Arthropod-Borne Viral Infectious Associated with a Fever Outbreak in the Northern Province of Sudan
NAVAL MEDICAL RESEARCH UNIT NO 3 CAIRO (EGYPT) DEPT OF MEDICAL ZOOLOGY
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An outbreak of acute febrile illness occurred during August and September 1989 in the Northern Province of Sudan coinciding with a high population density of phlebotomine sandflies. An investigation was conducted to determine whether arboviruses were associated with human illness during this outbreak. Sera were obtained from 185 febrile individuals and tested for IgG and IgM antibody to selected arboviruses by enzyme immunoassay EIA. The prevalence of IgG antibody was 59 for West Nile WN, 53 for Sandfly Fever Sicilian SFS, 32 for Sandfly Fever Naples SFN, 39 for Yellow Fever YF, 24 for dengue-2 DEN-2, 23 for Rift Valley RVF, 12 for Chikungunya CHIK and 5 for Crimean-Congo Haemorrhagic Fever CCHF viruses. Antibody prevalences tended to increase with age for WN and YF viruses. Antibody rates were about the same for males and females for most of the viruses tested. The prevalence of IgM antibody to SFN was 24 and reciprocal 1gM titre exceeded 12 800 for some individuals suggesting that this virus was the cause of recent infection. The prevalence of IgM antibody for the other viruses did not exceed 5. The study indicated that several arboviruses were endemic and some of them may have caused human disease in the Northern Province of Sudan.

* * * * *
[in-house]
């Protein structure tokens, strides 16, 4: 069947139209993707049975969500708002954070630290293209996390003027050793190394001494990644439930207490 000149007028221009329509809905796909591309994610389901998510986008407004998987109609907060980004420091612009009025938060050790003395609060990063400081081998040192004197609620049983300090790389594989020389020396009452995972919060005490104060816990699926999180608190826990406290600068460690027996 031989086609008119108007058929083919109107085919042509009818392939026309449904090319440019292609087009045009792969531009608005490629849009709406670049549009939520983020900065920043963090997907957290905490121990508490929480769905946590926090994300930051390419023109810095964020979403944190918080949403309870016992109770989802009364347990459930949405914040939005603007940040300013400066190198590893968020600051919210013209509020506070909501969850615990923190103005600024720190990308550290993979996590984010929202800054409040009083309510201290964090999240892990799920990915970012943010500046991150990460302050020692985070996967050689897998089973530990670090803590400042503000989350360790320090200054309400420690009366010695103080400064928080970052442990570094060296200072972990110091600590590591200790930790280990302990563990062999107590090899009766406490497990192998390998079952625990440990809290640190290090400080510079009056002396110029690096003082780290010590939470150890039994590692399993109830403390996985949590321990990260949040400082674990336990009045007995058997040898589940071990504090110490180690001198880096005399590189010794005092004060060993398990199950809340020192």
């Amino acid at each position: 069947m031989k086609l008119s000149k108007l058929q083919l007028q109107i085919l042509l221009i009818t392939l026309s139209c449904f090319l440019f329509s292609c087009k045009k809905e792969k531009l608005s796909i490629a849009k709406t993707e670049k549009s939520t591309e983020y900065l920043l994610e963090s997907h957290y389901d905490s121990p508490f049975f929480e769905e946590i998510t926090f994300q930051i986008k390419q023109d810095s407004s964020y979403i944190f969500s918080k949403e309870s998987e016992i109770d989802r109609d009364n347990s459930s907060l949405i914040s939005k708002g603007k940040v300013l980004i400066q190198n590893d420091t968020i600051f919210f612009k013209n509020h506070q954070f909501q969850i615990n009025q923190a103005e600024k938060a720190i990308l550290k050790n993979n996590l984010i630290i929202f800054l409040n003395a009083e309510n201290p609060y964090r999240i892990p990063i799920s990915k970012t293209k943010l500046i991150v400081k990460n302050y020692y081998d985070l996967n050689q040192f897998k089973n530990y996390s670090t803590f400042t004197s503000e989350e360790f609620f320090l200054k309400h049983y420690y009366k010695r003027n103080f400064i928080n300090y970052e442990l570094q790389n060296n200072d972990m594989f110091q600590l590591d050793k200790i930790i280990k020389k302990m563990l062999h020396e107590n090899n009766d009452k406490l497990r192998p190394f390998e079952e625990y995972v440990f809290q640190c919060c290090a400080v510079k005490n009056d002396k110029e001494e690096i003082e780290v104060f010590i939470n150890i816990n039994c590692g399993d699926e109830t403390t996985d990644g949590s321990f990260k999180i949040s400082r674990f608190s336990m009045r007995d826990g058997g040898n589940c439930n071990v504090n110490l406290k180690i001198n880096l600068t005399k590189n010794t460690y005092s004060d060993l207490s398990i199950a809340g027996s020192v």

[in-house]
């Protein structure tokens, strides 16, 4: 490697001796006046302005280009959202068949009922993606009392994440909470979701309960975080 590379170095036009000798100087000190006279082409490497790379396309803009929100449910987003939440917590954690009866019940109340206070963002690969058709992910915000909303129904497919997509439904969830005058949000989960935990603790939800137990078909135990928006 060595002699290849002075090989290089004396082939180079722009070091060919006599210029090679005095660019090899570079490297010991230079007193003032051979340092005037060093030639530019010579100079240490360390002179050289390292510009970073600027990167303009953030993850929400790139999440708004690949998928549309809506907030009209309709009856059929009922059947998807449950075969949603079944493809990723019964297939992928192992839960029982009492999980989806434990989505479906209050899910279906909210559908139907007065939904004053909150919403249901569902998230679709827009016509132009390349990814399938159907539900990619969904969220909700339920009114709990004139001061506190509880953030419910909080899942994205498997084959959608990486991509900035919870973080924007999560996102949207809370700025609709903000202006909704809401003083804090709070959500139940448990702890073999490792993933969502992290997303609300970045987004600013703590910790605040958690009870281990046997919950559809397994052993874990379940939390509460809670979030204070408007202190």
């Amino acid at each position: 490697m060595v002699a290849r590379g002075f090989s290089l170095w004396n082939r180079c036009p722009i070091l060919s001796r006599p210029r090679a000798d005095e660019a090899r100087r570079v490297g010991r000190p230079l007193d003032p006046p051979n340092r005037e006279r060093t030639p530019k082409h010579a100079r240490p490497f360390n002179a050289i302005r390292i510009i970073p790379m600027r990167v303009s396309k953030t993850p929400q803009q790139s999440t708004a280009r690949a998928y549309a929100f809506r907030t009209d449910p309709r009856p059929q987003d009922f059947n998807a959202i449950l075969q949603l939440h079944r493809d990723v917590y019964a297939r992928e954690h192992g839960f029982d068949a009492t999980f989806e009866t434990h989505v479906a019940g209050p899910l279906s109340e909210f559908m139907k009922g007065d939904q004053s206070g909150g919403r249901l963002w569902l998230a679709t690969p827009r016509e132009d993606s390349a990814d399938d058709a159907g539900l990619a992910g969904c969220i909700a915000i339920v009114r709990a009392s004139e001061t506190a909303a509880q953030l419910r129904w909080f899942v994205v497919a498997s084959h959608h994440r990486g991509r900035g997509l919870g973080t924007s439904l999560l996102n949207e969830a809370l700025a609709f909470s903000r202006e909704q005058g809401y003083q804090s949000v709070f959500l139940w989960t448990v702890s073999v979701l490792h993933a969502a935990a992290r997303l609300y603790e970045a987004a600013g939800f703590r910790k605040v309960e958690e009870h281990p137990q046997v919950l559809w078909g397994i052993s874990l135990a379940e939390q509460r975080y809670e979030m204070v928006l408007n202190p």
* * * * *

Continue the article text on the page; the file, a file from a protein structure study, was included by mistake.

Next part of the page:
- Medicine and Medical Research